Sharing the Stage
When I returned home from Indie Author Night last night, my husband said, “They should have broken in into two nights like the debates.” He had a point. I was one of 22 authors at the event. Dan, co-owner of Brick and Mortar Books, introduced each author, who then had two minutes to pitch their book(s). Although almost everyone respected the time limit, it still took over an hour to hear from all the authors. The store was packed to standing room only with guests, which was great, but some of them felt overwhelmed with all the choices, especially since some authors brought more than one book.
Between the placards with our names and the bookstore employee raising signs marked “one minute,” “30 seconds” and “stop” during our speeches, it did feel a bit as if we were on a debate stage. Unlike the Democratic debates, however, the authors did not respond to each other’s pitches. When an author who spoke after me mentioned palm oil in describing her children’s book set in a rain forest, I was tempted to say, “My book also discusses the environmental impact of palm oil. Did you know that only 20 percent of palm oil is sustainably produced?” But I kept my mouth shut.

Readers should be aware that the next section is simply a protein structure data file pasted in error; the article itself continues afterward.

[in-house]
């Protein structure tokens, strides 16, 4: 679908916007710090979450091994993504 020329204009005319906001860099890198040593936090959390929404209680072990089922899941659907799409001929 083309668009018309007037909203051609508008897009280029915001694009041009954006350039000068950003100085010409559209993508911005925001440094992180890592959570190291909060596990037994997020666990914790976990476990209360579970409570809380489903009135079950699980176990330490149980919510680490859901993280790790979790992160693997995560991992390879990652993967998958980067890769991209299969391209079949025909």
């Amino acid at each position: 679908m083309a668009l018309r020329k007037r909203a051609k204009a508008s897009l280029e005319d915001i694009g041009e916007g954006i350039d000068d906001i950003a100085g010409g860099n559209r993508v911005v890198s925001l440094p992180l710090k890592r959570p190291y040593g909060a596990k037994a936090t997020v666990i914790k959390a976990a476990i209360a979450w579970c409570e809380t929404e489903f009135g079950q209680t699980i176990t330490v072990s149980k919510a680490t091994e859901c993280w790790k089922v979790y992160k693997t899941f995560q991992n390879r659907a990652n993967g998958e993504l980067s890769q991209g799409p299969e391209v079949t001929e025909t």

I’m glad that I participated in Indie Author Night. When I started my pitch with the statement, “If you’re concerned about plastic waste and its effect on public health and the environment, you’re not alone” and saw so many people nodding in agreement, it reminded me that I have an important message to share. I enjoyed meeting other authors and the readers who bought Material Value and asked me to sign their copy. Some were buying it for themselves, and others planned to gift it to family members.
One visitor to my table, who said she doesn’t buy physical books, asked if Material Value were available as an audiobook, and I said, “not yet.” If you’re reading this and also wish that you could buy an audiobook version, I invite you to comment or send me a message. If you’re not already on my email list, please subscribe so that you’ll be the first to know when the audiobook comes out. If you’re reading on a desktop, the subscribe link should be on the left side of this page. If you’re on a mobile device, choose “contact” from the menu button and scroll down. Producing an audiobook takes work, but if my audience wants to listen to the book, I’ll put in the effort required to make it happen.